How Not to Be Wrong by Jordan Ellenberg - I love this book! It's about math. The writing is terrific, I learned a lot, I sort of didn't want it to end.
Being Mortal by Atul Gawande - A wise and useful book about end-of-life care (assisted living, nursing homes, multi-generational living, aggressive interventional therapies, hospice, etc.). I happened to finish this right before John's grandmother died, at 98. She was still living in her own house: amazing.
The Folded Clock by Heidi Julavits - A diary-style memoir covering a few years. I adored it. Neurotic and relentlessly self-examining, never self-flattering. Contains many interesting thoughts on marriage, friendship, and female beauty.
100 Essays I Don't Have Time to Write by Sarah Ruhl - Loved this too. Ruhl is a playwright. Lots of interesting thoughts about theater and art in general and some on motherhood, if you're into that (ditto the Julavits actually).
Dataclysm by Christian Rudder - This is the guy from OkCupid. Better than I thought it would be, has some really interesting data on race and gender. I recommend Jordan Ellenberg's review of it.
Selected Tweets by Mira Gonzalez - So good. Didn't want it to end, luckily she's still tweeting.
The Unspeakable by Meghan Daum - Essays. I liked this, but the idea that she's writing about "unspeakable" controversial issues is oversold.
Yonder by Siri Hustvedt - Essays. We are interested in many of the same things, but she has a semi-anti-feminist bent that bugs me.
No Man's Land by Eula Biss - Essays. Many on race/class. Very good.
Journey by Moonlight by Antal Szerb - Translated from Hungarian. Beautiful. Wonderful. Full of fascinating ideas and good jokes. Highly recommended.
We Are All Completely Beside Ourselves by Karen Joy Fowler - I finished this just before the new year but I'm including it anyway. Very good, one of those mainstream bestseller books that is completely successful as "literature" too (meaning, you can get sucked into the plot without resenting the writing); my mother and John both read it immediately after me and loved it as well.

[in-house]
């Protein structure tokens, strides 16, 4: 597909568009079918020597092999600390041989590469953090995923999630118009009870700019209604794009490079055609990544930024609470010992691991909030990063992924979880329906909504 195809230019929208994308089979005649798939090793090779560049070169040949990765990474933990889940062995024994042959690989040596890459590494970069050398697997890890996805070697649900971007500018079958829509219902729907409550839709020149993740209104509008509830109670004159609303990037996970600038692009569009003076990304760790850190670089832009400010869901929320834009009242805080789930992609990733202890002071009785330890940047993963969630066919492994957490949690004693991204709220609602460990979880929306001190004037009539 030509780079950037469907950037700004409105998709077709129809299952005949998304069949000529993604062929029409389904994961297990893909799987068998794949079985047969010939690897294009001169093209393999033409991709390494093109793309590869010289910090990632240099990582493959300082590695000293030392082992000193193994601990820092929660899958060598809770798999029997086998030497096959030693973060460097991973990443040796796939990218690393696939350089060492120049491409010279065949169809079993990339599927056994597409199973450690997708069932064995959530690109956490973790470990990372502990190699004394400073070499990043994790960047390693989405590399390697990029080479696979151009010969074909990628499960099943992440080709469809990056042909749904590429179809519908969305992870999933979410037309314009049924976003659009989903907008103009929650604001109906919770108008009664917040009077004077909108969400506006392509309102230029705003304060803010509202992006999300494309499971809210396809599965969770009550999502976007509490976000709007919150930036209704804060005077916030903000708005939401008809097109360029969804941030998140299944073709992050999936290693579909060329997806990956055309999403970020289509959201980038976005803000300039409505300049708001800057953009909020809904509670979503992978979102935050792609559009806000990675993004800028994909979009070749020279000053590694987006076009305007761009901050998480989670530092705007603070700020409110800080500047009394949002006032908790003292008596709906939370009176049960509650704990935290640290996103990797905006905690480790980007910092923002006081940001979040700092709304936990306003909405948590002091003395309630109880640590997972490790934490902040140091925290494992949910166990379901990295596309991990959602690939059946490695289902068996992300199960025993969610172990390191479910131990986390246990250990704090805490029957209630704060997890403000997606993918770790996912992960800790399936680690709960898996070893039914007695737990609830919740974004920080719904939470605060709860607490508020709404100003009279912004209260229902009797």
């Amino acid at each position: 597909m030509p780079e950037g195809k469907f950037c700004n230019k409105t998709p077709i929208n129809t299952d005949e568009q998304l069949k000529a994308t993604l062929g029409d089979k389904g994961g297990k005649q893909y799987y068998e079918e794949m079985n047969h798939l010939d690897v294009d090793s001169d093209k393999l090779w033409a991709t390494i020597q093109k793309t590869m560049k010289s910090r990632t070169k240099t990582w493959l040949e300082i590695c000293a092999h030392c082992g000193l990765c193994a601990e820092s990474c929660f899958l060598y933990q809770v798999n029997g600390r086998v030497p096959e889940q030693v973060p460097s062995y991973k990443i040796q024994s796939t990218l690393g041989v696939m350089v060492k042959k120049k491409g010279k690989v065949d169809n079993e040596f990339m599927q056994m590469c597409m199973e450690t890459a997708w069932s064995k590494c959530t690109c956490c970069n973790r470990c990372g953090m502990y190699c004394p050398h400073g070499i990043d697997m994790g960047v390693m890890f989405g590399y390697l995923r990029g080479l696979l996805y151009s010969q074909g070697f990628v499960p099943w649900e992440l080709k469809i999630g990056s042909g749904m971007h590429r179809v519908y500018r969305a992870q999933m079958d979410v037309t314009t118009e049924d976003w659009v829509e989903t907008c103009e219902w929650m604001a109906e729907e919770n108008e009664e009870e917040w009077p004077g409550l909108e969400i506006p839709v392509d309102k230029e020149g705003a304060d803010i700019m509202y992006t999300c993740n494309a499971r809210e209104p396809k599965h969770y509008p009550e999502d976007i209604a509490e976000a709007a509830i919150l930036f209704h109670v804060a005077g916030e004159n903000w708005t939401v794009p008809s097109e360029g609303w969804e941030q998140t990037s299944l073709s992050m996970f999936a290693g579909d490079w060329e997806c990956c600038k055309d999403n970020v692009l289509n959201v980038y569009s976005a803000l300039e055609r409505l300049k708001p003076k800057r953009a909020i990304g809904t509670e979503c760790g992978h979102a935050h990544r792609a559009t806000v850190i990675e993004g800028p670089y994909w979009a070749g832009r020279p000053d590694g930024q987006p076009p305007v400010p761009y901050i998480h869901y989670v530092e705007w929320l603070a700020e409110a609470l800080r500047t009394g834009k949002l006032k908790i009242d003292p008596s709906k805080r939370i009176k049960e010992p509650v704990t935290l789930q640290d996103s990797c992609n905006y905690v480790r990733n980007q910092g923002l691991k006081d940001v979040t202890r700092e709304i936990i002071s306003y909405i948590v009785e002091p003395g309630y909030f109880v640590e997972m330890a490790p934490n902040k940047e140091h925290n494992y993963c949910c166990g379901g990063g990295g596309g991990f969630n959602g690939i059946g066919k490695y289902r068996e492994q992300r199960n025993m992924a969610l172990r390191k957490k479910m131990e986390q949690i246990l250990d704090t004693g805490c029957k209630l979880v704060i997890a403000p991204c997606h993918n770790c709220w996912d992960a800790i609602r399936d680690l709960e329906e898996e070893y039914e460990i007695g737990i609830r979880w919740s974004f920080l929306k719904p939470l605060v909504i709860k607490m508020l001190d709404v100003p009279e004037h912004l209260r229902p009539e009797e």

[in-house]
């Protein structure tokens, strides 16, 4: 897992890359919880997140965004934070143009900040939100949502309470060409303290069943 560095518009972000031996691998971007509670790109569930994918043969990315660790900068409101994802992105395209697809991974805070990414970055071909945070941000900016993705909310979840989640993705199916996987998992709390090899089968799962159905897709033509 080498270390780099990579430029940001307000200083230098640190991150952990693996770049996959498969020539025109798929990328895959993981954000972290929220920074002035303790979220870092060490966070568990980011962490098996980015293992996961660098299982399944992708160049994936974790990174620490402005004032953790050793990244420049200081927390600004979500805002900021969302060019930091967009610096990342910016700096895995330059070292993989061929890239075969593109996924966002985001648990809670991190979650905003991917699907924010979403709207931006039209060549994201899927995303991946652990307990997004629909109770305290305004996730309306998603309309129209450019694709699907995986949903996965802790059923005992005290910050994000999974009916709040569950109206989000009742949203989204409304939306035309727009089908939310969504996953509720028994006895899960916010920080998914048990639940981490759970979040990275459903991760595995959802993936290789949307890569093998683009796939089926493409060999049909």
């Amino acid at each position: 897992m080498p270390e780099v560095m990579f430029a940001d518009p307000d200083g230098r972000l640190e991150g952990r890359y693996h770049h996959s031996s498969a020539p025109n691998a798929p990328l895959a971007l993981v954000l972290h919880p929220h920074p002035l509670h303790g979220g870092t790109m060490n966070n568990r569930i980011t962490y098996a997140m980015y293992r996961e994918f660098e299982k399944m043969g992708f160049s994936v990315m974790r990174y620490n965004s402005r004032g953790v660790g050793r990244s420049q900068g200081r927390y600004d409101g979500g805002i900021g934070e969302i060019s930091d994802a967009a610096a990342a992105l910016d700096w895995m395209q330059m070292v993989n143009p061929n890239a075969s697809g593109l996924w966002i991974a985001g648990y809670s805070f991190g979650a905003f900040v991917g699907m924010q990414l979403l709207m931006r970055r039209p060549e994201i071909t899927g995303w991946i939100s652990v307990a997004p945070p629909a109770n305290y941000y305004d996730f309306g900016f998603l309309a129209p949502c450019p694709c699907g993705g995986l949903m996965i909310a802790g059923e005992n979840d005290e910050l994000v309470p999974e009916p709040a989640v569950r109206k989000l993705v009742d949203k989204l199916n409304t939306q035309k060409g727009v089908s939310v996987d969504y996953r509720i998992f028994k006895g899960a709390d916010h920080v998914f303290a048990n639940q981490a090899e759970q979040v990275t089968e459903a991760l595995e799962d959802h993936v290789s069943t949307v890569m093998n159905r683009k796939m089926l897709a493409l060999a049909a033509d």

The Last Bad Man by Miranda July - Extremely funny and cute. The title is completely wrong for it. It's not about men or badness.
Dept of Speculation by Jenny Offil - Meh. As far as fragmentary metafiction goes, I felt this one was a little overrated. It's not bad at all, but I had the distinct feeling that it could have been better if she'd worked on it longer.
Dancing in the Dark by Janet Hobhouse - This is about straight and gay culture mixing at discos in the 80s. The prose took some getting used to, but all in all I liked it. Somewhat in the vein of Alan Hollinghurst.
Lillian on Life by Alison Jean Lester - A very quick read, organized into short, essay-like chapters, but on the forgettable side.
Thunderstruck by Elizabeth McCracken - Just great. I rarely read short stories, but read this front to back. This lady can write a fucking simile.
The Anthologist by Nicholson Baker - Funny, light, a one-afternoon read. Actually includes some good tips for writing poetry!
How Should a Person Be by Sheila Heti - This felt a bit like intellectual candy. I read it in a day or so; it's smart but undemanding. I wrote more about it here.
Castle by J. Robert Lennon - Weirdly feels like a cross between Kafka and Stephen King. Has one kind of essayistic chapter toward the end that I found rather moving and brilliant.
Here's to You, Rachel Robinson by Judy Blume - This was a mistake/waste of time. I got nostalgic about Judy Blume and tried to read a YA book from the 90s that I was too old for at the time. Guess what, I'm too old for it now, too, but I also think it sucks even by YA standards, meaning, I wouldn't have loved it at 13 either.
Pym by Mat Johnson - Very weird fantastical novel inspired by Poe, very funny, I want to read more by him.
Love Me Back by Merritt Tierce - I kept toying with abandoning this one, but pushed through. The protagonist has that Play It As It Lays zombie slut thing going on. Not bad, but not entirely my thing.
Too Much Happiness by Alice Munro - I think I read this after the McCracken, feeling in the mood for short stories. I like Munro but I don't remember much about it, except for the extra-long, almost-novella story at the end.
The Wallcreeper by Nell Zink - Just finished this. A little silly but quite funny; reminded me of a George Saunders story, but novel-length. Like McCracken, worth it almost for the similes alone. (I assume Franzen liked it because it's about birders?!)